I wish you the best in your pursuit.
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Kim’s Answer

Hi Nahla - that is great you are being so thoughtful about getting into law. When I was in high school, I got a job as a runner in a very small law firm. I learned about it by asking around at my church. Once there, I started volunteering to help on anything I could and before long, they hired another runner so I could do more substantive projects. It wasn't in the field I was interested in, but it was still very good experience learning about being a lawyer and building a good background for my law school application. So my advice is to ask around with anyone you know, don't limit yourself to a particular type of firm or practice, get your foot in the door, and then ask for additional work or shadowing opportunities. Good luck!
Thank you comment icon Thank you so much Kim! This is great advice and I'll certainly keep my eyes out for these kinds of opportunities! Nahla
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Nancy’s Answer

Spend some time on the American Bar Association's website. If you search high school students, there are resources for those who are thinking of entering a career in the law: https://www.americanbar.org/groups/public_education/publications/newsletters_periodicals/YourLaw/lawcareers/
On May 1 of every year, the ABA and other local bars and organizations celebrate Law Day. You should think about taking part in Law Day in some form, next year.

Likewise, check out your state bar's website for the same type of resources.

Speak to your school's counseling office to learn if you can participate in an internship at a law firm for class credit. If you are not familiar with a law firm, your school counselor may be able to assist.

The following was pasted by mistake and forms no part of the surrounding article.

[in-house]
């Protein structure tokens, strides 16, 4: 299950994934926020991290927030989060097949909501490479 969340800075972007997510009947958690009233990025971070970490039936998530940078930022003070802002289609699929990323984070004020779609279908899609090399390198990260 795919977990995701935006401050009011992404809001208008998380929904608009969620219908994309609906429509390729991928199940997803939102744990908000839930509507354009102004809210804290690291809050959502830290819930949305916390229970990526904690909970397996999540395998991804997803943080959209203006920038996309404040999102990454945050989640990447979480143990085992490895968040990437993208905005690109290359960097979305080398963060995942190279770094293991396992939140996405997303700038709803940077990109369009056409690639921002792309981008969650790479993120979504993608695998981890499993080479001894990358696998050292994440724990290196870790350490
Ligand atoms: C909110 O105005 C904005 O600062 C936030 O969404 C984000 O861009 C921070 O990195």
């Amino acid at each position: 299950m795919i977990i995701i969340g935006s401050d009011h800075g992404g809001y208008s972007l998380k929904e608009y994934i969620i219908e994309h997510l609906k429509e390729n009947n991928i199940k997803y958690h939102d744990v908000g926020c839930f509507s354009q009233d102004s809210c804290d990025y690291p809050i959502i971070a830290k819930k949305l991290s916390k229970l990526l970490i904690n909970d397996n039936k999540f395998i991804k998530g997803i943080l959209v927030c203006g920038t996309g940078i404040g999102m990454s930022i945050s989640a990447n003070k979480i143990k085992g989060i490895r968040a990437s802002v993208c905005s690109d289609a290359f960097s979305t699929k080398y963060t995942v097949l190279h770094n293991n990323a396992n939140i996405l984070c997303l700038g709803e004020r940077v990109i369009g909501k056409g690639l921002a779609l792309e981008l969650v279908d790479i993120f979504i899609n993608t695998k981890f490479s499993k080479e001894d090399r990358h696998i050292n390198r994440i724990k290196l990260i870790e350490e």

To the extent you can gain access to online job postings in your counseling office, for local colleges or local law schools, you may find an administrative type position at a law firm that would give you a view into what it is like to work in a law office.


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Kim’s Answer

Nahla,

I tried this once and my answer was booted out. Let me try again.

I recommend you do a little bit of reading about "Discovery." That is the process by which, in a civil lawsuit, each side asks the other to produce various documents/evidence. It is a tedious process, with everything having to be numbered ("Bates Stamped"), and careful records maintained.

In such cases, if one side is financially well-off, they may employ the services of a Litigation Support Services firm. If they are not well-off, the law firms do the work themselves. There is a large company in Houston, LORR - Law and Order Record Retrieval. Discovery is a HUGE part of civil cases, as very few cases go to trial.

Also research Depositions. That is where each side gets to take sworn statements from the key players on the other side. It is much like a court proceeding, with the exception that no judge is present!

Additionally, there is an attorney there in Houston whose work I am familiar with, as he is part of the Nat'l Police Accountability Project. This is a group of attorneys who share their work product in police misconduct cases. I highly doubt he would give you an internship, as I imagine the law students intern with him. However, it could be he would let you shadow someone in his office, or even assist an intern? Maybe. Are you willing to volunteer? It's worth a try. He also does lots of other cases, esp. Civil Rights cases. Google him. Randall Kallinen. If you are going to contact him, first make sure you understand what his office does. Present yourself professionally in your writing and personal appearance.

Let me know if I can be of further help!
Kim
Thank you comment icon Thank you so much, this is incredibly helpful! I think a volunteer or shadow experience with a legal professional would be an amazing opportunity. I will make sure to read up on Discovery and Deposition, as well as the National Police Accountability Project before contacting Mr.Kallinen. Nahla